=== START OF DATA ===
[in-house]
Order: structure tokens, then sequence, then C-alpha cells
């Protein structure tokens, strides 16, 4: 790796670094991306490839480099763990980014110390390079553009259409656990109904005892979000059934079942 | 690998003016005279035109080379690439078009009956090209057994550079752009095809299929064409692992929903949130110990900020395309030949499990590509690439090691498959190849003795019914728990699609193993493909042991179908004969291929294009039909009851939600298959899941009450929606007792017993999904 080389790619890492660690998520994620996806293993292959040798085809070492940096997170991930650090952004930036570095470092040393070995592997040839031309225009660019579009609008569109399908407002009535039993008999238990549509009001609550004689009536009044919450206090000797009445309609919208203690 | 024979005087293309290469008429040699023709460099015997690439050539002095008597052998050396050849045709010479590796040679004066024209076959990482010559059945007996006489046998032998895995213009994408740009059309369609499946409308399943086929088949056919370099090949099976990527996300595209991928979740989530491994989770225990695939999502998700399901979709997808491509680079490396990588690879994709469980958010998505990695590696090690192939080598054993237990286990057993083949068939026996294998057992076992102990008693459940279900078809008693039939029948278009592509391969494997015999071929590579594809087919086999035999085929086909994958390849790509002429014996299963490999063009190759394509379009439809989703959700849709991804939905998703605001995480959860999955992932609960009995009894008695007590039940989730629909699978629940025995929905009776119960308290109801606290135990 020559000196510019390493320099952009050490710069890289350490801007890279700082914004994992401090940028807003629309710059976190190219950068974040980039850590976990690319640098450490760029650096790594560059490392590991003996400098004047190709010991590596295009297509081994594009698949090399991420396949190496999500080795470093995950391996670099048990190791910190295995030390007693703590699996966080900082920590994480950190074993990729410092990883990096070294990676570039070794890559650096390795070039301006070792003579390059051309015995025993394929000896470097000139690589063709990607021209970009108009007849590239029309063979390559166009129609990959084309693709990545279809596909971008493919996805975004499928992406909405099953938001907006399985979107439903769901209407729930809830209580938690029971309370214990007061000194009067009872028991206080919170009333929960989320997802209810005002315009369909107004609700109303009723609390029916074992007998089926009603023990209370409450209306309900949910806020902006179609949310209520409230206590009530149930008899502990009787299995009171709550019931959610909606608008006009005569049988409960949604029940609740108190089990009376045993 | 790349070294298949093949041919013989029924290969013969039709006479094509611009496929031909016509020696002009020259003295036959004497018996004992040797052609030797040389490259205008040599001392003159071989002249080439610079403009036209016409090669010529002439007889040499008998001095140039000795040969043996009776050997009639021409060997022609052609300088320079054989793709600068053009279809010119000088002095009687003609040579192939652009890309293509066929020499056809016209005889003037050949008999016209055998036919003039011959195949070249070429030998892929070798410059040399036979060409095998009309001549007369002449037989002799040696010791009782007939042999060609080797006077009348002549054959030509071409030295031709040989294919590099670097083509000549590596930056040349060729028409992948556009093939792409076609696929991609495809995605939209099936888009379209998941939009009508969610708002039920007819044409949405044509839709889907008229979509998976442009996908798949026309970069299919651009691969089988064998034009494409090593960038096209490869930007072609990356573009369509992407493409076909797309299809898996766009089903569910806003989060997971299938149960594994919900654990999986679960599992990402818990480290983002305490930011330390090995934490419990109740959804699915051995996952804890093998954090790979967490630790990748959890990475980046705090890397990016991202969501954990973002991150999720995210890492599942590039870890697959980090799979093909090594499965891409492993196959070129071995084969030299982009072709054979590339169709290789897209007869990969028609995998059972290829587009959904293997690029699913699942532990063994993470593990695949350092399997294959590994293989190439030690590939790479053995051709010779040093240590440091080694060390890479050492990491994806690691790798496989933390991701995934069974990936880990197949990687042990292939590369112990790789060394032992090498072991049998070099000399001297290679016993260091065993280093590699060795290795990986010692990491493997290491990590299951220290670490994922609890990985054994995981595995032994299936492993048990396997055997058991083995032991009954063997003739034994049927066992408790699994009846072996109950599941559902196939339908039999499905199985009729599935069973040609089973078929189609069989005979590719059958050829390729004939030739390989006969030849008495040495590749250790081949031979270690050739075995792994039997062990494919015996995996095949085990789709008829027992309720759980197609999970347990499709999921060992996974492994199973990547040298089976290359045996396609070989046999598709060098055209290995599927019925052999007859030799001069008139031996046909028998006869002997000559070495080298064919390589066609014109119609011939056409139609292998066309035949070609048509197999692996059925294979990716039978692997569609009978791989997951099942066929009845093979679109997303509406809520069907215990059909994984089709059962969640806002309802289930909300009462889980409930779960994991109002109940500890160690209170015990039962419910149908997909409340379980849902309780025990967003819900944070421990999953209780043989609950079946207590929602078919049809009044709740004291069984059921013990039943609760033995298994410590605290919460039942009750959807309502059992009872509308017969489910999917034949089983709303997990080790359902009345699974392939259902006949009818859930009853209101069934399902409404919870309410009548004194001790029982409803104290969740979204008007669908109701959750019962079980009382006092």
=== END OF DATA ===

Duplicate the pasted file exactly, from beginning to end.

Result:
[in-house]
Order: structure tokens, then sequence, then C-alpha cells
């Protein structure tokens, strides 16, 4: 790796670094991306490839480099763990980014110390390079553009259409656990109904005892979000059934079942 | 690998003016005279035109080379690439078009009956090209057994550079752009095809299929064409692992929903949130110990900020395309030949499990590509690439090691498959190849003795019914728990699609193993493909042991179908004969291929294009039909009851939600298959899941009450929606007792017993999904 080389790619890492660690998520994620996806293993292959040798085809070492940096997170991930650090952004930036570095470092040393070995592997040839031309225009660019579009609008569109399908407002009535039993008999238990549509009001609550004689009536009044919450206090000797009445309609919208203690 | 024979005087293309290469008429040699023709460099015997690439050539002095008597052998050396050849045709010479590796040679004066024209076959990482010559059945007996006489046998032998895995213009994408740009059309369609499946409308399943086929088949056919370099090949099976990527996300595209991928979740989530491994989770225990695939999502998700399901979709997808491509680079490396990588690879994709469980958010998505990695590696090690192939080598054993237990286990057993083949068939026996294998057992076992102990008693459940279900078809008693039939029948278009592509391969494997015999071929590579594809087919086999035999085929086909994958390849790509002429014996299963490999063009190759394509379009439809989703959700849709991804939905998703605001995480959860999955992932609960009995009894008695007590039940989730629909699978629940025995929905009776119960308290109801606290135990 020559000196510019390493320099952009050490710069890289350490801007890279700082914004994992401090940028807003629309710059976190190219950068974040980039850590976990690319640098450490760029650096790594560059490392590991003996400098004047190709010991590596295009297509081994594009698949090399991420396949190496999500080795470093995950391996670099048990190791910190295995030390007693703590699996966080900082920590994480950190074993990729410092990883990096070294990676570039070794890559650096390795070039301006070792003579390059051309015995025993394929000896470097000139690589063709990607021209970009108009007849590239029309063979390559166009129609990959084309693709990545279809596909971008493919996805975004499928992406909405099953938001907006399985979107439903769901209407729930809830209580938690029971309370214990007061000194009067009872028991206080919170009333929960989320997802209810005002315009369909107004609700109303009723609390029916074992007998089926009603023990209370409450209306309900949910806020902006179609949310209520409230206590009530149930008899502990009787299995009171709550019931959610909606608008006009005569049988409960949604029940609740108190089990009376045993 | 790349070294298949093949041919013989029924290969013969039709006479094509611009496929031909016509020696002009020259003295036959004497018996004992040797052609030797040389490259205008040599001392003159071989002249080439610079403009036209016409090669010529002439007889040499008998001095140039000795040969043996009776050997009639021409060997022609052609300088320079054989793709600068053009279809010119000088002095009687003609040579192939652009890309293509066929020499056809016209005889003037050949008999016209055998036919003039011959195949070249070429030998892929070798410059040399036979060409095998009309001549007369002449037989002799040696010791009782007939042999060609080797006077009348002549054959030509071409030295031709040989294919590099670097083509000549590596930056040349060729028409992948556009093939792409076609696929991609495809995605939209099936888009379209998941939009009508969610708002039920007819044409949405044509839709889907008229979509998976442009996908798949026309970069299919651009691969089988064998034009494409090593960038096209490869930007072609990356573009369509992407493409076909797309299809898996766009089903569910806003989060997971299938149960594994919900654990999986679960599992990402818990480290983002305490930011330390090995934490419990109740959804699915051995996952804890093998954090790979967490630790990748959890990475980046705090890397990016991202969501954990973002991150999720995210890492599942590039870890697959980090799979093909090594499965891409492993196959070129071995084969030299982009072709054979590339169709290789897209007869990969028609995998059972290829587009959904293997690029699913699942532990063994993470593990695949350092399997294959590994293989190439030690590939790479053995051709010779040093240590440091080694060390890479050492990491994806690691790798496989933390991701995934069974990936880990197949990687042990292939590369112990790789060394032992090498072991049998070099000399001297290679016993260091065993280093590699060795290795990986010692990491493997290491990590299951220290670490994922609890990985054994995981595995032994299936492993048990396997055997058991083995032991009954063997003739034994049927066992408790699994009846072996109950599941559902196939339908039999499905199985009729599935069973040609089973078929189609069989005979590719059958050829390729004939030739390989006969030849008495040495590749250790081949031979270690050739075995792994039997062990494919015996995996095949085990789709008829027992309720759980197609999970347990499709999921060992996974492994199973990547040298089976290359045996396609070989046999598709060098055209290995599927019925052999007859030799001069008139031996046909028998006869002997000559070495080298064919390589066609014109119609011939056409139609292998066309035949070609048509197999692996059925294979990716039978692997569609009978791989997951099942066929009845093979679109997303509406809520069907215990059909994984089709059962969640806002309802289930909300009462889980409930779960994991109002109940500890160690209170015990039962419910149908997909409340379980849902309780025990967003819900944070421990999953209780043989609950079946207590929602078919049809009044709740004291069984059921013990039943609760033995298994410590605290919460039942009750959807309502059992009872509308017969489910999917034949089983709303997990080790359902009345699974392939259902006949009818859930009853209101069934399902409404919870309410009548004194001790029982409803104290969740979204008007669908109701959750019962079980009382006092």